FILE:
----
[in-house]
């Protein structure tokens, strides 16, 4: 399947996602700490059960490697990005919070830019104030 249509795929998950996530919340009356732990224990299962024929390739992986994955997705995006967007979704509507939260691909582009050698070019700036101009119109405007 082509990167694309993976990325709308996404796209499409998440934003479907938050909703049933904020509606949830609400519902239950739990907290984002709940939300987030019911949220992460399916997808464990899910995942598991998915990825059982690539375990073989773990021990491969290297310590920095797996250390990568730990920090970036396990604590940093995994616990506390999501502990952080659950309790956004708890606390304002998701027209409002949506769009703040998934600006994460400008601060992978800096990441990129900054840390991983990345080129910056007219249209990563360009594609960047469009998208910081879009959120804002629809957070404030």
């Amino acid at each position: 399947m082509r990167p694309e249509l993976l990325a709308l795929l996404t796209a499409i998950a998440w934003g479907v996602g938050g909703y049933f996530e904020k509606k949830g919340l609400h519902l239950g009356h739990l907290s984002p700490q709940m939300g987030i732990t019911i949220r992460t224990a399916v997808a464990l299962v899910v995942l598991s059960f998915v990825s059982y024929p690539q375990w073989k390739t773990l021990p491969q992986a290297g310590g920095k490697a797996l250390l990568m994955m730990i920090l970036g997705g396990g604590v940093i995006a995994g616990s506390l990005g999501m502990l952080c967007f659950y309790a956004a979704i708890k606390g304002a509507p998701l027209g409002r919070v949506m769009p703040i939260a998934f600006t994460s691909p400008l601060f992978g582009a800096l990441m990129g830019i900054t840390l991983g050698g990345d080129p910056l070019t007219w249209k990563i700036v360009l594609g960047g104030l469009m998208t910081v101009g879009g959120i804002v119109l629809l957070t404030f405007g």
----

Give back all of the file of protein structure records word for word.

[in-house]
């Protein structure tokens, strides 16, 4: 399947996602700490059960490697990005919070830019104030 249509795929998950996530919340009356732990224990299962024929390739992986994955997705995006967007979704509507939260691909582009050698070019700036101009119109405007 082509990167694309993976990325709308996404796209499409998440934003479907938050909703049933904020509606949830609400519902239950739990907290984002709940939300987030019911949220992460399916997808464990899910995942598991998915990825059982690539375990073989773990021990491969290297310590920095797996250390990568730990920090970036396990604590940093995994616990506390999501502990952080659950309790956004708890606390304002998701027209409002949506769009703040998934600006994460400008601060992978800096990441990129900054840390991983990345080129910056007219249209990563360009594609960047469009998208910081879009959120804002629809957070404030």
């Amino acid at each position: 399947m082509r990167p694309e249509l993976l990325a709308l795929l996404t796209a499409i998950a998440w934003g479907v996602g938050g909703y049933f996530e904020k509606k949830g919340l609400h519902l239950g009356h739990l907290s984002p700490q709940m939300g987030i732990t019911i949220r992460t224990a399916v997808a464990l299962v899910v995942l598991s059960f998915v990825s059982y024929p690539q375990w073989k390739t773990l021990p491969q992986a290297g310590g920095k490697a797996l250390l990568m994955m730990i920090l970036g997705g396990g604590v940093i995006a995994g616990s506390l990005g999501m502990l952080c967007f659950y309790a956004a979704i708890k606390g304002a509507p998701l027209g409002r919070v949506m769009p703040i939260a998934f600006t994460s691909p400008l601060f992978g582009a800096l990441m990129g830019i900054t840390l991983g050698g990345d080129p910056l070019t007219w249209k990563i700036v360009l594609g960047g104030l469009m998208t910081v101009g879009g959120i804002v119109l629809l957070t404030f405007g």